A label from a “Bio Organic Detox” Foundation Cosmetic. Chemicals are everywhere. It’s reality.
I bought my first personal computer in 1986 in Lawton, OK while at the Field Artillery Officer’s Advanced Course. The IBM PC Jr. was little more than a word processor, calculator and organizer of digital 3 X 5 cards. And, it was the coolest thing ever.
The Wonderful IBM PC Jr.
Fast forward 1994….my first email address… SomethingSomethingSomething@Compuserve.Com. For those of you too young to experience going from a world with no email to a world with email, that was something special. Nothing short of amazing. Fast forward to 2014… email is amazing alright. An amazing pain in the … More…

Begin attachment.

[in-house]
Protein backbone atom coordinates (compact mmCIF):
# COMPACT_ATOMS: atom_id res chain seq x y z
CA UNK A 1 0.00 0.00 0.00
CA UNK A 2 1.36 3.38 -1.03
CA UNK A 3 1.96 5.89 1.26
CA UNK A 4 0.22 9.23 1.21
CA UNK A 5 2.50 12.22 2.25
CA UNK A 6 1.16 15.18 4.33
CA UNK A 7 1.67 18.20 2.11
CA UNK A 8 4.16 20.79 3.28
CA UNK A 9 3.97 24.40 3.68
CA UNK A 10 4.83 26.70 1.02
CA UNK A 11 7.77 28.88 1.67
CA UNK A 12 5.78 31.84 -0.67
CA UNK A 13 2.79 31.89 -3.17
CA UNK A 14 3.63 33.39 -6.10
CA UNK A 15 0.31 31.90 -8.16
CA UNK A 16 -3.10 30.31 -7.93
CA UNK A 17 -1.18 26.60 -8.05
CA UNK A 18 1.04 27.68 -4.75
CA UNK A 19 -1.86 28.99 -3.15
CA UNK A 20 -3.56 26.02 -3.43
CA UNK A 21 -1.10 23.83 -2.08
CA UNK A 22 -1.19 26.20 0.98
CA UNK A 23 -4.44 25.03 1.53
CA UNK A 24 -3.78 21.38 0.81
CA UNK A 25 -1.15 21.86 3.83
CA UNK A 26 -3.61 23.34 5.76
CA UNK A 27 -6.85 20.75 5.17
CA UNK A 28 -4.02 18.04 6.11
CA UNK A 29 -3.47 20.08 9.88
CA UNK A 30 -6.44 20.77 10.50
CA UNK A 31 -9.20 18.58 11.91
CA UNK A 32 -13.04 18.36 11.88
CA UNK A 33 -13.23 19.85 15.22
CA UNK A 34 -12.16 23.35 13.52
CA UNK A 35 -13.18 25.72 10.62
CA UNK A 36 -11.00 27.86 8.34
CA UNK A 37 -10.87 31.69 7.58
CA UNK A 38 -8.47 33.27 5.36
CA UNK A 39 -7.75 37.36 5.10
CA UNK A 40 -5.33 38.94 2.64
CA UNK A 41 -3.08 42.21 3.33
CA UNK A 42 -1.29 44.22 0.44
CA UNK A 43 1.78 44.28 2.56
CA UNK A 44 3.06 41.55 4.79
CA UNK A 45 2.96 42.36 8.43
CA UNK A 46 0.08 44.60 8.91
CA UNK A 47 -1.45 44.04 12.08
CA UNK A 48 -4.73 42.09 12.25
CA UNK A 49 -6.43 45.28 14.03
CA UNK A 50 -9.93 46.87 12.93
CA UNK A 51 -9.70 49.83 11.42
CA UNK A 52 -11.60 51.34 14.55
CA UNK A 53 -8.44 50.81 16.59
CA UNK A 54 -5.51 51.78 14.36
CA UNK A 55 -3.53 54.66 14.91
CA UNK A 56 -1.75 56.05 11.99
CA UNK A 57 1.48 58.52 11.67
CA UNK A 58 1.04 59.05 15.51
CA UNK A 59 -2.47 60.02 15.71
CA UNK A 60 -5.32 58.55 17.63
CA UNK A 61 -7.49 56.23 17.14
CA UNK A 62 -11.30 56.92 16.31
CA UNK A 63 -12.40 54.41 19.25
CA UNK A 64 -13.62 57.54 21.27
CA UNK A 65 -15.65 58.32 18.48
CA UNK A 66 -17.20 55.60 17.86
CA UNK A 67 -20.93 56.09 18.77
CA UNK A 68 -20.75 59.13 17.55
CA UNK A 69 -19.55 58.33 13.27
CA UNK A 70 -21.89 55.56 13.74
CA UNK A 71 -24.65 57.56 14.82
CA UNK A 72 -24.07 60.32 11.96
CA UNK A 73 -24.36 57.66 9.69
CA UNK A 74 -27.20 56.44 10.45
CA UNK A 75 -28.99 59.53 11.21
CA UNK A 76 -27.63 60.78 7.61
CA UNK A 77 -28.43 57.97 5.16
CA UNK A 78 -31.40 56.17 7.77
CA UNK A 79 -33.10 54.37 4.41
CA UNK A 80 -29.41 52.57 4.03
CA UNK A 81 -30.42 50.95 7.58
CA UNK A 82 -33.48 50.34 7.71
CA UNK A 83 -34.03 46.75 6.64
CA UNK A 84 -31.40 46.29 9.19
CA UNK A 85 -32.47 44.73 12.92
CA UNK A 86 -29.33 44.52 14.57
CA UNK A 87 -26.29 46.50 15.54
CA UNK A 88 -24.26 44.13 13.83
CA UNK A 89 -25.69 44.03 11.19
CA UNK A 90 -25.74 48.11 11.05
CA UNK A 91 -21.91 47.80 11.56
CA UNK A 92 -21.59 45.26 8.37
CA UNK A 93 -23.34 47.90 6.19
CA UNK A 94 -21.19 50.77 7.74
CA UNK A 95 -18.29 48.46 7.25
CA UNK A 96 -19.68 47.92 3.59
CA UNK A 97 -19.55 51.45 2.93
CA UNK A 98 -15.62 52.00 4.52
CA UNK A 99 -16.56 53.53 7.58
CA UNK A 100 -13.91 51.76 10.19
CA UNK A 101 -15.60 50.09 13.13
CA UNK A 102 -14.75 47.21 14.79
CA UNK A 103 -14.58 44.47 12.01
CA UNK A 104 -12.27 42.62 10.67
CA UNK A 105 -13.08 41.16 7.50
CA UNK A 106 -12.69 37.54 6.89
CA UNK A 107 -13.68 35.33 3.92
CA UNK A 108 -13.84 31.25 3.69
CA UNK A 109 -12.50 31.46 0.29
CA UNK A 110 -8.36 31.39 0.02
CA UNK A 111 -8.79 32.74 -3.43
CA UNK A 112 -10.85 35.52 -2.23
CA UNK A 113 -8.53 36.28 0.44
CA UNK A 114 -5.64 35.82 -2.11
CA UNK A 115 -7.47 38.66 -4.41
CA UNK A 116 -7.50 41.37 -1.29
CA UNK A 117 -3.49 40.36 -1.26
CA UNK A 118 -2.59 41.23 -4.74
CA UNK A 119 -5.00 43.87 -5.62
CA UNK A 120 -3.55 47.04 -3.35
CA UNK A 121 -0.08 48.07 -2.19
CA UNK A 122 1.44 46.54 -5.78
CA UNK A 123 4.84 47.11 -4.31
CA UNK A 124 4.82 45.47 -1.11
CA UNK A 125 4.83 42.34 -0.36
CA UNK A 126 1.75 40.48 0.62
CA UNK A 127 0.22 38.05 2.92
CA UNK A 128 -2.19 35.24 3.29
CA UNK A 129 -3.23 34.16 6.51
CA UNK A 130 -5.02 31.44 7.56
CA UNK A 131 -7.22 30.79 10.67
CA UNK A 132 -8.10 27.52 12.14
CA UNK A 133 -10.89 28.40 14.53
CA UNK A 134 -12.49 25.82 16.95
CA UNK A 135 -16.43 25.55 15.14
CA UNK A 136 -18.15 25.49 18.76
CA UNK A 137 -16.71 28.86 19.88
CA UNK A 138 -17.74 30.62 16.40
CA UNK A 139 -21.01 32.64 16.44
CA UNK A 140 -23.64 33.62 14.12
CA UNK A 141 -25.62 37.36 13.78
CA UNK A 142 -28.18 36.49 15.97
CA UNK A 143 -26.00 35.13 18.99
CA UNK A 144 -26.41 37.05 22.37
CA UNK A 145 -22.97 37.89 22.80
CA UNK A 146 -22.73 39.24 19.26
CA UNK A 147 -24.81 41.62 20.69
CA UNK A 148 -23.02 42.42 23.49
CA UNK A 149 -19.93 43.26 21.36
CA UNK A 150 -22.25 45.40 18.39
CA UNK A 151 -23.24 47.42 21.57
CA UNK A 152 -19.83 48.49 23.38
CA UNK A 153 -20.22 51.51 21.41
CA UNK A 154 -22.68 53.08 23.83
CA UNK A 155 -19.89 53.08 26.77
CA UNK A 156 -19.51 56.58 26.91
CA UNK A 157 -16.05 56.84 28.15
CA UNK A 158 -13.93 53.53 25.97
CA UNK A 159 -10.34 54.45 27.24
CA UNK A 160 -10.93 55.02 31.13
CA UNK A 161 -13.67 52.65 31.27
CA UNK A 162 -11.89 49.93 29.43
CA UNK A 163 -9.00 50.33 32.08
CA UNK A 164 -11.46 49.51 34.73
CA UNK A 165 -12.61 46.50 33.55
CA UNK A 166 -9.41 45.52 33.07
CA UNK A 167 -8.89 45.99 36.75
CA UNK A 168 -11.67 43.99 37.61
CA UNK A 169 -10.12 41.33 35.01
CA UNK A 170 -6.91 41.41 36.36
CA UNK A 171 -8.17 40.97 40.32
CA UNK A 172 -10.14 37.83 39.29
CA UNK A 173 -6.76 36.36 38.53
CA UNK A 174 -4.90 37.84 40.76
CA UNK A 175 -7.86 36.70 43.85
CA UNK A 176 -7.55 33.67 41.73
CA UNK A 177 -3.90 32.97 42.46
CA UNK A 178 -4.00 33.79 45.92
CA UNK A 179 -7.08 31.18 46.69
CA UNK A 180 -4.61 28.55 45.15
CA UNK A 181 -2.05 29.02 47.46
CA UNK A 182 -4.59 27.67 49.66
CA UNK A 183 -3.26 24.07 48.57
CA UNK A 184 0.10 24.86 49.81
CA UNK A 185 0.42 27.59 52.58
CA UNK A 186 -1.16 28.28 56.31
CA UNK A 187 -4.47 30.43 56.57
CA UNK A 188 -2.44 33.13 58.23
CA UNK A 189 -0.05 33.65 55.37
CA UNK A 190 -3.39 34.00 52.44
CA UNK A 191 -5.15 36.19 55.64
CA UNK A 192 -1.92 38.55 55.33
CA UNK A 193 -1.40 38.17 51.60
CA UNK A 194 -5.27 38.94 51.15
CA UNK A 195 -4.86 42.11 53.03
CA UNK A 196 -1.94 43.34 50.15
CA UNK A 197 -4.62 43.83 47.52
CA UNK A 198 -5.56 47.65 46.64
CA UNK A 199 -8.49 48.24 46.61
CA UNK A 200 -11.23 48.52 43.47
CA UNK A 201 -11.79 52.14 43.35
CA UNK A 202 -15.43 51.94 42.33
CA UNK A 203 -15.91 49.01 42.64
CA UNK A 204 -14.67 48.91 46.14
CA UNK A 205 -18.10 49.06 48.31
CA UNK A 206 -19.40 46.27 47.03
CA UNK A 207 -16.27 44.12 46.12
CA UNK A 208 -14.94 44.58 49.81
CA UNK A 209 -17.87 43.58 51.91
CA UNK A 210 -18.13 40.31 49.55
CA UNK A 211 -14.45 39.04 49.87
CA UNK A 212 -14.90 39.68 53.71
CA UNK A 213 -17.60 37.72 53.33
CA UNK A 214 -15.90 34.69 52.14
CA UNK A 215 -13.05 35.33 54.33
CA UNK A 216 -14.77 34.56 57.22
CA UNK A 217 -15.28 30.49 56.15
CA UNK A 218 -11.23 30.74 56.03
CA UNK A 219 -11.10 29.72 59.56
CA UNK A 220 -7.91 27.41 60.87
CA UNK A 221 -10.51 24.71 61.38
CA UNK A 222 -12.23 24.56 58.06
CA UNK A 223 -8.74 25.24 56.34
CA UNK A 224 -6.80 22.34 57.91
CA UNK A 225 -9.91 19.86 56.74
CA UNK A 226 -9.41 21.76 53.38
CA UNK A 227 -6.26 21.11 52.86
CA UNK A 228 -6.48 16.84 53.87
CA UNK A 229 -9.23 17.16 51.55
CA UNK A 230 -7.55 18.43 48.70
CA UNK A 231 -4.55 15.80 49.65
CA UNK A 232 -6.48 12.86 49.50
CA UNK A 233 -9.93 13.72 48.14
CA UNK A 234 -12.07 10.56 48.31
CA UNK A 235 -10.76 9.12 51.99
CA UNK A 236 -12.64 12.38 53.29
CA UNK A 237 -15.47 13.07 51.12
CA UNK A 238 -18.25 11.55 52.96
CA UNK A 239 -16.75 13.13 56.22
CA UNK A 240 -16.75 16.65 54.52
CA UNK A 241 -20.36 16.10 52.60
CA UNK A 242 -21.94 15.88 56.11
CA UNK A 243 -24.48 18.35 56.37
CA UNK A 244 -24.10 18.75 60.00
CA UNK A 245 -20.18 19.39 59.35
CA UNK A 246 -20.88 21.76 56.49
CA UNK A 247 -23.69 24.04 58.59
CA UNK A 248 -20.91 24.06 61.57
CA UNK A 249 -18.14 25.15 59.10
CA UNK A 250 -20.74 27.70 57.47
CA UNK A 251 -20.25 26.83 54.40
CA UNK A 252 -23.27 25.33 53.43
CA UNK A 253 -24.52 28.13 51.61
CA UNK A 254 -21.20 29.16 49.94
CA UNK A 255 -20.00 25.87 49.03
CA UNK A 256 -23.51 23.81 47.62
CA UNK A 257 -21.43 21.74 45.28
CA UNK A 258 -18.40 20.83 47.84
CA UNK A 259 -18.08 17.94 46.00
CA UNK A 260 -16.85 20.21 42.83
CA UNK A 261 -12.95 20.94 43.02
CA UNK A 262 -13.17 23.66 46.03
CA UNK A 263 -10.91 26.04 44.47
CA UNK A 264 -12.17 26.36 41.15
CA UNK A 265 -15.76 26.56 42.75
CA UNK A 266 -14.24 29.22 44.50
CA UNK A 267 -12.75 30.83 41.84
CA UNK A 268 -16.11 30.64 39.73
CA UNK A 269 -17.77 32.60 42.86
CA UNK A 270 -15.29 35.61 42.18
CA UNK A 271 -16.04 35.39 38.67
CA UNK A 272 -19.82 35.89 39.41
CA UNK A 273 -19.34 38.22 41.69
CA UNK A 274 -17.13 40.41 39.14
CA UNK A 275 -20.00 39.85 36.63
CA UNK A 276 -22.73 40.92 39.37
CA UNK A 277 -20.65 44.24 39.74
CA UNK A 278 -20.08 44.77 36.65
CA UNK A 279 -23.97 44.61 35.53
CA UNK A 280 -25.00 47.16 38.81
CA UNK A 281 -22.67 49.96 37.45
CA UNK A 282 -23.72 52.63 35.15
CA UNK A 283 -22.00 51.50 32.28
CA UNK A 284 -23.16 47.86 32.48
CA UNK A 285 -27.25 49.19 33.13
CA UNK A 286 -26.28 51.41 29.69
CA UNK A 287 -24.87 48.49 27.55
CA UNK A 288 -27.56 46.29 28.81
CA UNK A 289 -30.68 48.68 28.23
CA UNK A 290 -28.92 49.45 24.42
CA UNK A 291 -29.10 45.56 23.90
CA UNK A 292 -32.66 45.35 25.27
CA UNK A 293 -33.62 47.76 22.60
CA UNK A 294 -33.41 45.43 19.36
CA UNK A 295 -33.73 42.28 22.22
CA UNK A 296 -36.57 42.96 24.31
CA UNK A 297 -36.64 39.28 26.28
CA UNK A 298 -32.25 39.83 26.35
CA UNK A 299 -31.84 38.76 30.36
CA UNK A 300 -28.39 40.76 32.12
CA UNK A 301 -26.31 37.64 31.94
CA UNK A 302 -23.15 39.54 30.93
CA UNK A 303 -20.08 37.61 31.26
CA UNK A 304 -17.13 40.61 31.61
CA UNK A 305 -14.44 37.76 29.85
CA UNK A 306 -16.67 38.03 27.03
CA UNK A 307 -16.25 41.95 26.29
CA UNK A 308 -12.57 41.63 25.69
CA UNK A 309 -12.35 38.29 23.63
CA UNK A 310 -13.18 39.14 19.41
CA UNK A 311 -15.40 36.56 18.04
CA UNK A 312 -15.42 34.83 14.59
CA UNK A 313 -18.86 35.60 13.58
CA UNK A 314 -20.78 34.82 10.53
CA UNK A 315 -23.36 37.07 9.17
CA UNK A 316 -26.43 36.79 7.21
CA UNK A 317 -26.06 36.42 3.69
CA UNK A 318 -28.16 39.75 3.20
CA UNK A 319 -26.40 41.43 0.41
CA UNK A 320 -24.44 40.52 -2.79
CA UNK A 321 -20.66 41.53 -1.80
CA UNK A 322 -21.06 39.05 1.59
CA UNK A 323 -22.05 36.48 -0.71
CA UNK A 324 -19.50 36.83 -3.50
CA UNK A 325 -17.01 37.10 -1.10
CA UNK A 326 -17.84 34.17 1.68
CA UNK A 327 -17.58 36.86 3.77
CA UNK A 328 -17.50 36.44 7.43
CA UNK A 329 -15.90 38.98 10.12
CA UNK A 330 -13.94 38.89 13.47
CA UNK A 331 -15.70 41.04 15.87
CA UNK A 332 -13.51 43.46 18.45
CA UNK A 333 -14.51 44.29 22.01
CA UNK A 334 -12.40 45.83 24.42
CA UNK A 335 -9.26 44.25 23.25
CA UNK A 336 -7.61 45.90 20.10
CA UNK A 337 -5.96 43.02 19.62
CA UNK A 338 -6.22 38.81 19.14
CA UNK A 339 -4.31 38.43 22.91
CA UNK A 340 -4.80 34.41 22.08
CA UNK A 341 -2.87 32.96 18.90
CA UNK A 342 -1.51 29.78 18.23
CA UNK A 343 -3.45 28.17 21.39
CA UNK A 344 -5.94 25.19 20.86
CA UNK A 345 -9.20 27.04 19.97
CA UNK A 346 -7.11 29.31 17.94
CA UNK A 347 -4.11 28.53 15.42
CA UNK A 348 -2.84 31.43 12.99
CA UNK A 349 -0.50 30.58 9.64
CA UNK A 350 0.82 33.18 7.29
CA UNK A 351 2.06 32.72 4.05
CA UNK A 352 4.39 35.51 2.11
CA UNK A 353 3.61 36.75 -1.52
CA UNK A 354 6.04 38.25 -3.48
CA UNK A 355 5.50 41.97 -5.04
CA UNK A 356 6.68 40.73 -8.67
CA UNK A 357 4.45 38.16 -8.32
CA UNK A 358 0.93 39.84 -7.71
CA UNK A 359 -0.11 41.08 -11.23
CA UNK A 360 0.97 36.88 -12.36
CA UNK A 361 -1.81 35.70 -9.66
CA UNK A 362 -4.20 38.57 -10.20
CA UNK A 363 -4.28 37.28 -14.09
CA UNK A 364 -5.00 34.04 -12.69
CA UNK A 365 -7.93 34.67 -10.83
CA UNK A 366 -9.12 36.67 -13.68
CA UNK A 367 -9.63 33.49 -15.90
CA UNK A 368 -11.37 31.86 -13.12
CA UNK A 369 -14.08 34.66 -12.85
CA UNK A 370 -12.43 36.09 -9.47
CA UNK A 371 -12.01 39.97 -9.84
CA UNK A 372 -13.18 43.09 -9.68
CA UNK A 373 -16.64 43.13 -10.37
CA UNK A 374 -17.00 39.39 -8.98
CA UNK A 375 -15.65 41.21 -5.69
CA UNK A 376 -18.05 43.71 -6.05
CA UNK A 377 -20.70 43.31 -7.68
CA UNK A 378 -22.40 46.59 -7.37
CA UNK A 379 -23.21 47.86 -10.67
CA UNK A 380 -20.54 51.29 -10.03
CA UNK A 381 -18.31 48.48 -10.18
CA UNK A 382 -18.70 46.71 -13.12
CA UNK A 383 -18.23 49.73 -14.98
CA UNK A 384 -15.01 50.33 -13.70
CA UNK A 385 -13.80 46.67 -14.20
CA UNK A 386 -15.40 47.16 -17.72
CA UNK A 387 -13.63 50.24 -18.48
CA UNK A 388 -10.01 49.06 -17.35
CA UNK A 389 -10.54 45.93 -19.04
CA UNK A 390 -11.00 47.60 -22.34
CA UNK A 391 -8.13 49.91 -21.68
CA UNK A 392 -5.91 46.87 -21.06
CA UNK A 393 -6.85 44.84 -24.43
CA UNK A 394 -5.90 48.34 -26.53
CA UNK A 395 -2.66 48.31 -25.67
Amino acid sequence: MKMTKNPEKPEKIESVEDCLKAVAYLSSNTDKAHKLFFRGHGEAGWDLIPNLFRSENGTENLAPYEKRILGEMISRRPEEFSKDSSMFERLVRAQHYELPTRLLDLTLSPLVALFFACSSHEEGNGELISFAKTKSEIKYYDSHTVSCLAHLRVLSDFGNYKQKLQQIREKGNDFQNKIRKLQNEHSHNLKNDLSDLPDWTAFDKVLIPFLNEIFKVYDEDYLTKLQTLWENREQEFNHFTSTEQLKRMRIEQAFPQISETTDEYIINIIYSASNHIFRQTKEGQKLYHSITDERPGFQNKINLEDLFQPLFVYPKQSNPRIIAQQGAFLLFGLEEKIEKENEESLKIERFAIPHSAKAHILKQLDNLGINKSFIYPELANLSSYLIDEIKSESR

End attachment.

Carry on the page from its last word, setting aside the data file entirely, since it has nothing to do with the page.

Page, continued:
On December 15, 2013 I posted an article, GSP Reinstatement. Help or Hurt the Chemical Industry?? which reiterated the need for businesses to press Congress to reinstate the General System of Preferences (GSP) and offered ways that companies could make their voices heard. In short, by allowing the GSP to expire, Congress is forcing all importers, small and large to have customs duty preferences revoked without notice or recourse – thus creating unanticipated increase in duties paid, a direct (and completely uncalled for) negative impact to their bottom line. In a recent post by The Coalition for GSP titled GSP in 2013: Companies Should’ve Saved…Could’ve Hired?, Jeff Wright (Exec VP and CFO of TRInternational, Inc) points out the actual unanticipated loss for his company…the result of which causes our company not to be able to hire 1 or 2 people to spur its growth. Here is the excerpt: